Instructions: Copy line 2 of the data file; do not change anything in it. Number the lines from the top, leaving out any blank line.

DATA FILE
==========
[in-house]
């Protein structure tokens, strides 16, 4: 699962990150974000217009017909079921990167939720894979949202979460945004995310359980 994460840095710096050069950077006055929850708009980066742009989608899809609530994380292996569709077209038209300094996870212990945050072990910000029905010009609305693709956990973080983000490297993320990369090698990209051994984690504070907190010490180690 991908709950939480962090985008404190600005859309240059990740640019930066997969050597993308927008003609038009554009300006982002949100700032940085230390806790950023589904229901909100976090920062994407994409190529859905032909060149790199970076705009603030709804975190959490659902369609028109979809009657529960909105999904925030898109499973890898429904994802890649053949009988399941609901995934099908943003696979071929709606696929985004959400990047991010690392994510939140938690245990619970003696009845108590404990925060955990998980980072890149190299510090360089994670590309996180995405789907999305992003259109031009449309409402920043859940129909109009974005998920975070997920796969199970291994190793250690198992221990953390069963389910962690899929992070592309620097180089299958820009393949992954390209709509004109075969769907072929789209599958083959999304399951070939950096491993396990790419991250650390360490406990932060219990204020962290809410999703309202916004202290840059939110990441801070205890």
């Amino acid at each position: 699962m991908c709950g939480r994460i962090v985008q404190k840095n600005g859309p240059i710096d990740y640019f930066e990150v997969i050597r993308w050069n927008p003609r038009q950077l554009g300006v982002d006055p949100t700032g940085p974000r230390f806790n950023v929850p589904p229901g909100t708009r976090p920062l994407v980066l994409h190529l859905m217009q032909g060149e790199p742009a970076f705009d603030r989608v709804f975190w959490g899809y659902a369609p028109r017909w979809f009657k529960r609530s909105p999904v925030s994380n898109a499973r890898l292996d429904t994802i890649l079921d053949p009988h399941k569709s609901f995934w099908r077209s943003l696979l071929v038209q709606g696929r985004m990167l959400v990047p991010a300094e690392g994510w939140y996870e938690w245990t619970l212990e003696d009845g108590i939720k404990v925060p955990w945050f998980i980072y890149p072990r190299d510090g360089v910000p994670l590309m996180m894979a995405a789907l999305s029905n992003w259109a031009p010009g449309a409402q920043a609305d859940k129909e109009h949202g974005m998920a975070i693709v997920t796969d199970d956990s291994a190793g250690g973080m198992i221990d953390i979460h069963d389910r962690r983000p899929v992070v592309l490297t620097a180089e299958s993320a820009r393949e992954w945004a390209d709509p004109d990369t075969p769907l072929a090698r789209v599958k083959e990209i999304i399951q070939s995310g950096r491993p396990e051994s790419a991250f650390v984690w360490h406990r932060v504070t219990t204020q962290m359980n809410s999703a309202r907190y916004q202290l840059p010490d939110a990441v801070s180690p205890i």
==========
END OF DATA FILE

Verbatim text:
């Protein structure tokens, strides 16, 4: 699962990150974000217009017909079921990167939720894979949202979460945004995310359980 994460840095710096050069950077006055929850708009980066742009989608899809609530994380292996569709077209038209300094996870212990945050072990910000029905010009609305693709956990973080983000490297993320990369090698990209051994984690504070907190010490180690 991908709950939480962090985008404190600005859309240059990740640019930066997969050597993308927008003609038009554009300006982002949100700032940085230390806790950023589904229901909100976090920062994407994409190529859905032909060149790199970076705009603030709804975190959490659902369609028109979809009657529960909105999904925030898109499973890898429904994802890649053949009988399941609901995934099908943003696979071929709606696929985004959400990047991010690392994510939140938690245990619970003696009845108590404990925060955990998980980072890149190299510090360089994670590309996180995405789907999305992003259109031009449309409402920043859940129909109009974005998920975070997920796969199970291994190793250690198992221990953390069963389910962690899929992070592309620097180089299958820009393949992954390209709509004109075969769907072929789209599958083959999304399951070939950096491993396990790419991250650390360490406990932060219990204020962290809410999703309202916004202290840059939110990441801070205890």